Criteo at EuroPython 2017

By: CriteoLabs / 06 Sep 2017

For the 3rd year, Criteo sent a delegation to EuroPython conference and for the 2nd time, Criteo was a proud sponsor of the event.

Europython is the biggest Python conference in Europe. This year, the conference was hosted in Rimini, Italy on the Adriatic Riviera from the 9th to the 16th of July. The conference lasted more than one week and was composed of workshops, presentations (200+ this year in 7 different tracks), poster sessions, sprints and lightning talks.

Why was Criteo present?

We use Python in our day to day work. For instance, the system in charge of managing our infrastructure inventory is developed in Python and uses the Django framework. Our data engineers and machine learning researchers are using Python for crunching numbers and inventing new approaches to support our business.

As part of the R&D Culture @ Criteo, we also consider it important that our engineers can attend big conferences to keep themselves up-to-date on the technologies they use.

Finally, we are constantly looking for new talents who’d like to tackle exciting problems at Criteo’s scale and such a conference is the occasion of meeting talented developers. So, if you’re interested in working with Python (or any of the other languages used at Criteo) in an international, technology-driven company, or just curious, drop us an email at r& or have a look at our current opportunities. 🙂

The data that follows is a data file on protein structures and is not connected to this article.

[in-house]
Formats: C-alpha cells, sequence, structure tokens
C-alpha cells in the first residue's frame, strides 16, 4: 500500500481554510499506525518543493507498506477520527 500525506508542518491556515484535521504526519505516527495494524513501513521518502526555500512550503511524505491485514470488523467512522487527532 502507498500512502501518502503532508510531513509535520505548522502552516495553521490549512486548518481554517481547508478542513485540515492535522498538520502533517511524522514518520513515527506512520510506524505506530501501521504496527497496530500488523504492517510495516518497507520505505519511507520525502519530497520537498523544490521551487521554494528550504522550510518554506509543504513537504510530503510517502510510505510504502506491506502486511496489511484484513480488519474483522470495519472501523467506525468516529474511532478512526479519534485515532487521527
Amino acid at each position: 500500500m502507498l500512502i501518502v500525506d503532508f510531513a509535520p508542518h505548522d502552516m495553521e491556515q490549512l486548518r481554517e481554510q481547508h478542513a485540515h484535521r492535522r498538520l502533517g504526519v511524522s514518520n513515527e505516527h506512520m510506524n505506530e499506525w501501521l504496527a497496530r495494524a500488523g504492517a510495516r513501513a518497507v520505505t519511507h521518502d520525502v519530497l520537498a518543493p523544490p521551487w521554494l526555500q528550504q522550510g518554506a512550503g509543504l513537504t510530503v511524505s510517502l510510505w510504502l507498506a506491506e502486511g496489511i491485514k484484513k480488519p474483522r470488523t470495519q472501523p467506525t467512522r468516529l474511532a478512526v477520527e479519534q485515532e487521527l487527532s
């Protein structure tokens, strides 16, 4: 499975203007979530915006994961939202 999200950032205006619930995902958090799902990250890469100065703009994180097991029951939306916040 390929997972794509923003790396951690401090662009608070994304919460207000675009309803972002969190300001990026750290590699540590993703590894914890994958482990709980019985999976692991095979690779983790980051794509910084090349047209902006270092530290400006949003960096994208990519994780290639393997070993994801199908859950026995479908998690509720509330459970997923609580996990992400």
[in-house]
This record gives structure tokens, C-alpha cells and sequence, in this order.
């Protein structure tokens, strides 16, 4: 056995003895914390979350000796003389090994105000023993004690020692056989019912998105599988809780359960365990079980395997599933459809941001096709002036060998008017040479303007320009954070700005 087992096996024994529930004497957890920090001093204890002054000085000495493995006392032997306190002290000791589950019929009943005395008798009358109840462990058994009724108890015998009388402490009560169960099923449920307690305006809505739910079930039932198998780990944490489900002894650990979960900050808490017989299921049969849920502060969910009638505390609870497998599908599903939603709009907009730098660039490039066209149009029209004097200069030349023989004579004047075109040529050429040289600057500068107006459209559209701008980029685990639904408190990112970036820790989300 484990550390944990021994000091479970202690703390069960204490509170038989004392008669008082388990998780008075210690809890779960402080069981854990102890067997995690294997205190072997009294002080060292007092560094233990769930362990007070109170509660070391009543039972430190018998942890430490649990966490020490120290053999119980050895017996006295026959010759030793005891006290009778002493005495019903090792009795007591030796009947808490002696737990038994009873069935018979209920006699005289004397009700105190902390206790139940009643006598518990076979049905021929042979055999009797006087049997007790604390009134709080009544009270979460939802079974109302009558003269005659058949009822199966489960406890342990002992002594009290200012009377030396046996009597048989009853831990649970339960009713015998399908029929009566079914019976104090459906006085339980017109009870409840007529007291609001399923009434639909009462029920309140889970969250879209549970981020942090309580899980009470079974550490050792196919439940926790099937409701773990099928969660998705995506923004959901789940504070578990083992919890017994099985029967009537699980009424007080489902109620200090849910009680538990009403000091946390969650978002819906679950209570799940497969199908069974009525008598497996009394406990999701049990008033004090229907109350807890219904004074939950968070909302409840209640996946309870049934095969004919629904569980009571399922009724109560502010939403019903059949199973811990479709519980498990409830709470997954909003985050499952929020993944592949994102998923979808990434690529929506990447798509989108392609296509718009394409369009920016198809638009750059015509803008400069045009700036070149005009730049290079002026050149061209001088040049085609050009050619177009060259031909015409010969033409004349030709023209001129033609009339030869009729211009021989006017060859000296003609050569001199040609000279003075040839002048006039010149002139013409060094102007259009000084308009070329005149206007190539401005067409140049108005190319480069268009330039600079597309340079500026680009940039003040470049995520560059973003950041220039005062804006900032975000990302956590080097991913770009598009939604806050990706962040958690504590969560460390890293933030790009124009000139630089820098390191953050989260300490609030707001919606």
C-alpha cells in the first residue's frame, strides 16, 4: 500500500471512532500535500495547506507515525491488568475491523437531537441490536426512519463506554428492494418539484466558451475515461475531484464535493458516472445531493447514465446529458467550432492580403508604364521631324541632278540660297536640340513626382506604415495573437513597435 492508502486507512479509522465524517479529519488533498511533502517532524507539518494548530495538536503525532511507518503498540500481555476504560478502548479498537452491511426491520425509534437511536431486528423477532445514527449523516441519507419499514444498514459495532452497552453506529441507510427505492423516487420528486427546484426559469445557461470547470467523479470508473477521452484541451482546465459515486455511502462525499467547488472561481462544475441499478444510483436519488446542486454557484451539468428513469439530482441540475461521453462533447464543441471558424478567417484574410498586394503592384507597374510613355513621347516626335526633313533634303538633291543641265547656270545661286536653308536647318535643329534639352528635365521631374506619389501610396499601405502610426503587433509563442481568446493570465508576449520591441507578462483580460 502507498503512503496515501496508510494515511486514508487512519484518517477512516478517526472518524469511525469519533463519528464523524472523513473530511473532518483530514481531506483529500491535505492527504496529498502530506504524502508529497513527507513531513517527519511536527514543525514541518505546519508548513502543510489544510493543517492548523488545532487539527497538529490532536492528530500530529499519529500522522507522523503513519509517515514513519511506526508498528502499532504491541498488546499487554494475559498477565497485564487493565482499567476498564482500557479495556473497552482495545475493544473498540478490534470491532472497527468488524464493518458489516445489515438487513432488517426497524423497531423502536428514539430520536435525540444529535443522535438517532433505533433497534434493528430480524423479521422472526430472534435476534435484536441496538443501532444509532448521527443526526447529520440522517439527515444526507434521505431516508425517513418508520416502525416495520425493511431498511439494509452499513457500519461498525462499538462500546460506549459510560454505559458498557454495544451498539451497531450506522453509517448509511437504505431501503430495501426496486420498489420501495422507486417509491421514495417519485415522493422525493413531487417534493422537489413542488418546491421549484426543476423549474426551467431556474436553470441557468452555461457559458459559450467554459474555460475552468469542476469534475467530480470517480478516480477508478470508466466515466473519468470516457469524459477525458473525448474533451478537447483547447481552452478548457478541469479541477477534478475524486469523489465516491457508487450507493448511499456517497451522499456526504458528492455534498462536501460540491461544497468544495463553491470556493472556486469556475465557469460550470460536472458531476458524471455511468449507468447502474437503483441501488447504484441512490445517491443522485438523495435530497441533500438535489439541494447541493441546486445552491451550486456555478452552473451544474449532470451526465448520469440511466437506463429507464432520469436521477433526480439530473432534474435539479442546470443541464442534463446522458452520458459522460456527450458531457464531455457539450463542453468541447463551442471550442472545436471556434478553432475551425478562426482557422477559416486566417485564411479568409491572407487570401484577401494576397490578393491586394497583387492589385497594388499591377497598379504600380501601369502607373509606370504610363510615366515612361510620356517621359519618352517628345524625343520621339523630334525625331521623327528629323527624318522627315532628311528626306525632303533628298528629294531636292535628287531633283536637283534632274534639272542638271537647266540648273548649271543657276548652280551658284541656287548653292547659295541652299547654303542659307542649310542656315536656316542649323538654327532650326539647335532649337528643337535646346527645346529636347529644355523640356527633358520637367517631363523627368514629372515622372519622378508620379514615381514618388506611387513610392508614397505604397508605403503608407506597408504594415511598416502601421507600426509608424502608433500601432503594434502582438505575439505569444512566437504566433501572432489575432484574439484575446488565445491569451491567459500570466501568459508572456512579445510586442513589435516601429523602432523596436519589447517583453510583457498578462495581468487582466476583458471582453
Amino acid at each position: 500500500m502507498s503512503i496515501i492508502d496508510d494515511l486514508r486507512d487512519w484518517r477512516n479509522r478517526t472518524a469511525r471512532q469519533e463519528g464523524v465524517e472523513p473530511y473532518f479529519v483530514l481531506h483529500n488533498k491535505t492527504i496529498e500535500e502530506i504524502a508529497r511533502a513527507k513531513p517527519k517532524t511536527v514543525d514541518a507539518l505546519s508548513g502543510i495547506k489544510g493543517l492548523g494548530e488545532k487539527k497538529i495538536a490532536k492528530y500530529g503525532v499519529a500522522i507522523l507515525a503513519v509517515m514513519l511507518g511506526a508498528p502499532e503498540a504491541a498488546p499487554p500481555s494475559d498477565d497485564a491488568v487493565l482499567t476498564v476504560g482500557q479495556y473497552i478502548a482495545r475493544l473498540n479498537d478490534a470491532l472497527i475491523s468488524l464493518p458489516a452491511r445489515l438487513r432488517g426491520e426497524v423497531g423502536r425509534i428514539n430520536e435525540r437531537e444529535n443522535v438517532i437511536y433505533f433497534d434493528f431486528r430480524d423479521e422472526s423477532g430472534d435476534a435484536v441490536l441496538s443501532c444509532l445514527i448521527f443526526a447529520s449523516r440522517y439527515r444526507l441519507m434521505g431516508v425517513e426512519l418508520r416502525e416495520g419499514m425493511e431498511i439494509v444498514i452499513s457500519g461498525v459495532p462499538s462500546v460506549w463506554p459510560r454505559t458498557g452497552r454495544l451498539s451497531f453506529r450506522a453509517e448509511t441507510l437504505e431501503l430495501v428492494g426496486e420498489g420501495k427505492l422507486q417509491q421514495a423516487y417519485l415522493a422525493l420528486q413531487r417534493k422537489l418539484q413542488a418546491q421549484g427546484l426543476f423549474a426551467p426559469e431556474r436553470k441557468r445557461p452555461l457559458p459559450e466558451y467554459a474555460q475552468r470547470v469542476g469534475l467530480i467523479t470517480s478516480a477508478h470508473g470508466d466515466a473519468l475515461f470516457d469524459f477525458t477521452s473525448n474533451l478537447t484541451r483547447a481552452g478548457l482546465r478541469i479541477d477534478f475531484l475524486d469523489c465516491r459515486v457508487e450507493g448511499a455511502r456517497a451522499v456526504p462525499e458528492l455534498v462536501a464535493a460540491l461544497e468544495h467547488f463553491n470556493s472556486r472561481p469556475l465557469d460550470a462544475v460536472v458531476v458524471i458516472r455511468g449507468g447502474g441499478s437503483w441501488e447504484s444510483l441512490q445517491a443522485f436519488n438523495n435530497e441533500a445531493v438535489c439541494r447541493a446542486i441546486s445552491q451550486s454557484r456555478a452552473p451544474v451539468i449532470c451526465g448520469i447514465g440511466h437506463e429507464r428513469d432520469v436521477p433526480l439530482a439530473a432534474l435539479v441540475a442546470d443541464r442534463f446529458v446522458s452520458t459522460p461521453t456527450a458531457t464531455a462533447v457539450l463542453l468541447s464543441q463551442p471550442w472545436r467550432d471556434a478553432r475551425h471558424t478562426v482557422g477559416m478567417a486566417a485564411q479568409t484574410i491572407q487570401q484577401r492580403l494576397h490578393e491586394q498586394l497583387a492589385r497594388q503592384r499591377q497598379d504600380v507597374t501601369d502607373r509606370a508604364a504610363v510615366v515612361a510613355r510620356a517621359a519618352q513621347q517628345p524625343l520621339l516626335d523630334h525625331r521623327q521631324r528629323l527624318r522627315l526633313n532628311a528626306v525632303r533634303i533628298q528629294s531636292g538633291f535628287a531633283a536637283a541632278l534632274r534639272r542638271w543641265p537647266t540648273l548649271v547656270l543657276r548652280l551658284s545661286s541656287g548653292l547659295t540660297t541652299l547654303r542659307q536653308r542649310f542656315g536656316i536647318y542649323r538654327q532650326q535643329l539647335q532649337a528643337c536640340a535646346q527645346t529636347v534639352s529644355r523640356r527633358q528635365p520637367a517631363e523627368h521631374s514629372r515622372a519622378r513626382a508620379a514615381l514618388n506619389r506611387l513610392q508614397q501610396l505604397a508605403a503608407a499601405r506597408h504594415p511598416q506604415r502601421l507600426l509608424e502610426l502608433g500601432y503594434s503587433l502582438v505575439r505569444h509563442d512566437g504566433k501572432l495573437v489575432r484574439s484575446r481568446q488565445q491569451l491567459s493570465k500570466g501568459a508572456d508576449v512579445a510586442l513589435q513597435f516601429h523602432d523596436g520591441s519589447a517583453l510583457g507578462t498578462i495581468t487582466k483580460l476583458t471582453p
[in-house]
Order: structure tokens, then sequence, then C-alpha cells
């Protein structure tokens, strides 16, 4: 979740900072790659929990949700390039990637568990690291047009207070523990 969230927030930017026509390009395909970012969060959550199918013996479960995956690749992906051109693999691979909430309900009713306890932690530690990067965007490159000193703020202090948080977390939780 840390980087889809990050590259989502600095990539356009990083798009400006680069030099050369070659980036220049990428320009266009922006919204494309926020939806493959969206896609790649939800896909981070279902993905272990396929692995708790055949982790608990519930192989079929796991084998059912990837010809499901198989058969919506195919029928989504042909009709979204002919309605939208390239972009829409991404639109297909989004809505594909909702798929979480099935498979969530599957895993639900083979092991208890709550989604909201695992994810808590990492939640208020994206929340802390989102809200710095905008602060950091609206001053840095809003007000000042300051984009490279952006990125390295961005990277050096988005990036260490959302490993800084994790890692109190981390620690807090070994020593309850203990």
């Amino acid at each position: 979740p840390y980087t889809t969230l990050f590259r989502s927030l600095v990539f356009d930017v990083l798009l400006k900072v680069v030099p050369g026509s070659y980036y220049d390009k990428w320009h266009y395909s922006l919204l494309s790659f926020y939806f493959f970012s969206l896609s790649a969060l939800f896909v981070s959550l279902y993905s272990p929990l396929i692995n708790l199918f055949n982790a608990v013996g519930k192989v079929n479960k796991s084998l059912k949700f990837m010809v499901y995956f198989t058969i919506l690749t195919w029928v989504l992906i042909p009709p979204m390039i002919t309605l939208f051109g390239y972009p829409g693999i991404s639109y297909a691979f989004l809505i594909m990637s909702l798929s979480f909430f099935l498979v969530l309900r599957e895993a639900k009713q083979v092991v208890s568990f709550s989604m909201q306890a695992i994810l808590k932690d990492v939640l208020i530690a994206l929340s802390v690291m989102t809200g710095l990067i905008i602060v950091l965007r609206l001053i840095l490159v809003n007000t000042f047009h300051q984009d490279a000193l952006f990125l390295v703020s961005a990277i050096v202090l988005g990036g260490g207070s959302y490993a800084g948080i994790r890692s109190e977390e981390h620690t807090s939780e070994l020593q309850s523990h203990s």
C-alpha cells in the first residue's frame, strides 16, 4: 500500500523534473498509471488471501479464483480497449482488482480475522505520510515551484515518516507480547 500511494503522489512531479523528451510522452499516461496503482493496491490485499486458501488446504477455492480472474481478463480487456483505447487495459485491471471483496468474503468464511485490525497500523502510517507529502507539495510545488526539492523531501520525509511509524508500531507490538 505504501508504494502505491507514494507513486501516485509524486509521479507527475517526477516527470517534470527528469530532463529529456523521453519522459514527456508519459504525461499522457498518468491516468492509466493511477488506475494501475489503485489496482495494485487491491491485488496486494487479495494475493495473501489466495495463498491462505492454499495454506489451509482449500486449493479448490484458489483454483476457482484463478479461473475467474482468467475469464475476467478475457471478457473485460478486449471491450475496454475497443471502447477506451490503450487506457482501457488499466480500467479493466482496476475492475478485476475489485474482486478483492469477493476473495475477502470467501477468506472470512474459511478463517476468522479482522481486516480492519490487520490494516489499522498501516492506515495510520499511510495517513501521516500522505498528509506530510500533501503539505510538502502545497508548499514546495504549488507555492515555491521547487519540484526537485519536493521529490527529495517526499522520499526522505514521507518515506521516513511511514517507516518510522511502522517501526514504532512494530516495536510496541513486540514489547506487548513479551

Delegation’s selected talks

Like last year, with so many talks to listen to, it could be hard to decide where to start. To help you, each Criteo engineer who attended the conference picked one talk and explained in a few words why they liked it.

A Python for Future Generations – A. Ronacher (videoslides)

Armin, the creator of Flask, the famous web framework, gave a keynote about why we should be aware of the mistakes that have been made by the Python community in the past, what we could do to fix them and how our day-to-day work should pave the way to a better future of Python. His talk covers hot topics from packaging (a world of monkey-patches) to extension modules (please, start using cffi!), without forgetting unicode (utf-8 everywhere!). He notably denounces the fact that the Python language itself has no documented standard, so people tend to take the CPython implementation as a de facto standard, whose quirks are replicated e.g. by pypy for the sake of compatibility, blocking substantial improvements. (Hugues Lerebours)

There should be one obvious way to bring python into production – S. Neubauer (videoslides)

The Zen of Python (PEP20) states that there should be one obvious way of doing things. Sebastian starts his talk by exposing the many different ways of doing packaging and deploying today: virtualenv, pip, conda, OS package, nix, docker and probably many others that we are not even aware of. All of them have pros and cons and depending on your case or your company, one approach is privileged to another. So, we are far from the Zen of Python recommendation. But why are we there? Because of historical reasons. Why isn’t it one obvious way? Maybe because it still waits to be built! Sebastian talk continues with a call to change: we can do something about this and make python easy to go in production! (Let’s just pay attention so that it won’t be the new standard to unify all the existing ones as imagined in and Sebastian to give some interesting directions: containers are probably a good solution, automation, a must and DevOps, the new working mode. When this problem is solved, serverless could be something for python. (Rémi Guillard)